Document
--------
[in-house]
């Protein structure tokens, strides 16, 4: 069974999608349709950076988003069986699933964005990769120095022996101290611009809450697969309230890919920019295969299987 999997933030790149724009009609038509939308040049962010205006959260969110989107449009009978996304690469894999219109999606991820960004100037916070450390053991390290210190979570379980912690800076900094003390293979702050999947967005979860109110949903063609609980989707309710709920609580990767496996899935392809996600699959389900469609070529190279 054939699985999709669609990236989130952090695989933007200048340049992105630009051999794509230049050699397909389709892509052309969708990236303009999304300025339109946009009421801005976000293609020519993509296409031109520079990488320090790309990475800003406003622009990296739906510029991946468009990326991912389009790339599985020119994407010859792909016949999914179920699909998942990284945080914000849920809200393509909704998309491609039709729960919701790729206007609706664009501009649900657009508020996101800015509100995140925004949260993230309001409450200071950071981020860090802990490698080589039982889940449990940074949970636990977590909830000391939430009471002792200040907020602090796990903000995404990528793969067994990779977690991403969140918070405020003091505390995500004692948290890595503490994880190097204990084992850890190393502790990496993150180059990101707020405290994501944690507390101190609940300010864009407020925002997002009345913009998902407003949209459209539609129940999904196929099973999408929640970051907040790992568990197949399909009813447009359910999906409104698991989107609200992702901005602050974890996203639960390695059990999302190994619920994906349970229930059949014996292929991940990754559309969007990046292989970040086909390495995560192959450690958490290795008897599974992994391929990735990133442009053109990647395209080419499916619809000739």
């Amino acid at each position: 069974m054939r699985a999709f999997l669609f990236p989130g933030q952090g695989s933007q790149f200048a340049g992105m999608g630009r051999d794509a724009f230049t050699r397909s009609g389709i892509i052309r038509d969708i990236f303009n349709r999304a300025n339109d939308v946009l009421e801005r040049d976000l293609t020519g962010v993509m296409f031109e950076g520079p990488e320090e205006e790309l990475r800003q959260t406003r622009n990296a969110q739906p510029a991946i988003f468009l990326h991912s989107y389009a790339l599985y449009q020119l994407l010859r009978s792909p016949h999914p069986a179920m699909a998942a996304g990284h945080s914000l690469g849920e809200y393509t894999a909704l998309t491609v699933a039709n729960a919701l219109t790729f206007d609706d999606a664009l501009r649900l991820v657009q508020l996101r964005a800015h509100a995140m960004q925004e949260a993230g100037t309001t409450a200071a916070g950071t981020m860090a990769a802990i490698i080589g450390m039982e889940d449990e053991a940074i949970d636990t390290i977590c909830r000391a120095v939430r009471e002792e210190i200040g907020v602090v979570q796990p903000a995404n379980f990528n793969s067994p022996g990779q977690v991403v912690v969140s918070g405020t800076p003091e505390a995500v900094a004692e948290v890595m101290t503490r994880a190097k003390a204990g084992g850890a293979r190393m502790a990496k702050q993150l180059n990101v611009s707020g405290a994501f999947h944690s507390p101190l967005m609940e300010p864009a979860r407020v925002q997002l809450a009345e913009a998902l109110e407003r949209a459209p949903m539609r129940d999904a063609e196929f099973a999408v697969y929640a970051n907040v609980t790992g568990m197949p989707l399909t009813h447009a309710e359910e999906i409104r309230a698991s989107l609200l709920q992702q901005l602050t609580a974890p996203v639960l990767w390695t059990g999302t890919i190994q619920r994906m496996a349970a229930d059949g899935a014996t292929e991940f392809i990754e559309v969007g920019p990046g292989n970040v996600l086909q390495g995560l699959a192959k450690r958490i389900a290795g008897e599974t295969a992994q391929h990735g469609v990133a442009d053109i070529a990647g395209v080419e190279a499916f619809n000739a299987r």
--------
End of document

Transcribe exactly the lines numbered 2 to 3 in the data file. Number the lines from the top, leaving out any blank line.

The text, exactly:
């Protein structure tokens, strides 16, 4: 069974999608349709950076988003069986699933964005990769120095022996101290611009809450697969309230890919920019295969299987 999997933030790149724009009609038509939308040049962010205006959260969110989107449009009978996304690469894999219109999606991820960004100037916070450390053991390290210190979570379980912690800076900094003390293979702050999947967005979860109110949903063609609980989707309710709920609580990767496996899935392809996600699959389900469609070529190279 054939699985999709669609990236989130952090695989933007200048340049992105630009051999794509230049050699397909389709892509052309969708990236303009999304300025339109946009009421801005976000293609020519993509296409031109520079990488320090790309990475800003406003622009990296739906510029991946468009990326991912389009790339599985020119994407010859792909016949999914179920699909998942990284945080914000849920809200393509909704998309491609039709729960919701790729206007609706664009501009649900657009508020996101800015509100995140925004949260993230309001409450200071950071981020860090802990490698080589039982889940449990940074949970636990977590909830000391939430009471002792200040907020602090796990903000995404990528793969067994990779977690991403969140918070405020003091505390995500004692948290890595503490994880190097204990084992850890190393502790990496993150180059990101707020405290994501944690507390101190609940300010864009407020925002997002009345913009998902407003949209459209539609129940999904196929099973999408929640970051907040790992568990197949399909009813447009359910999906409104698991989107609200992702901005602050974890996203639960390695059990999302190994619920994906349970229930059949014996292929991940990754559309969007990046292989970040086909390495995560192959450690958490290795008897599974992994391929990735990133442009053109990647395209080419499916619809000739």
């Amino acid at each position: 069974m054939r699985a999709f999997l669609f990236p989130g933030q952090g695989s933007q790149f200048a340049g992105m999608g630009r051999d794509a724009f230049t050699r397909s009609g389709i892509i052309r038509d969708i990236f303009n349709r999304a300025n339109d939308v946009l009421e801005r040049d976000l293609t020519g962010v993509m296409f031109e950076g520079p990488e320090e205006e790309l990475r800003q959260t406003r622009n990296a969110q739906p510029a991946i988003f468009l990326h991912s989107y389009a790339l599985y449009q020119l994407l010859r009978s792909p016949h999914p069986a179920m699909a998942a996304g990284h945080s914000l690469g849920e809200y393509t894999a909704l998309t491609v699933a039709n729960a919701l219109t790729f206007d609706d999606a664009l501009r649900l991820v657009q508020l996101r964005a800015h509100a995140m960004q925004e949260a993230g100037t309001t409450a200071a916070g950071t981020m860090a990769a802990i490698i080589g450390m039982e889940d449990e053991a940074i949970d636990t390290i977590c909830r000391a120095v939430r009471e002792e210190i200040g907020v602090v979570q796990p903000a995404n379980f990528n793969s067994p022996g990779q977690v991403v912690v969140s918070g405020t800076p003091e505390a995500v900094a004692e948290v890595m101290t503490r994880a190097k003390a204990g084992g850890a293979r190393m502790a990496k702050q993150l180059n990101v611009s707020g405290a994501f999947h944690s507390p101190l967005m609940e300010p864009a979860r407020v925002q997002l809450a009345e913009a998902l109110e407003r949209a459209p949903m539609r129940d999904a063609e196929f099973a999408v697969y929640a970051n907040v609980t790992g568990m197949p989707l399909t009813h447009a309710e359910e999906i409104r309230a698991s989107l609200l709920q992702q901005l602050t609580a974890p996203v639960l990767w390695t059990g999302t890919i190994q619920r994906m496996a349970a229930d059949g899935a014996t292929e991940f392809i990754e559309v969007g920019p990046g292989n970040v996600l086909q390495g995560l699959a192959k450690r958490i389900a290795g008897e599974t295969a992994q391929h990735g469609v990133a442009d053109i070529a990647g395209v080419e190279a499916f619809n000739a299987r």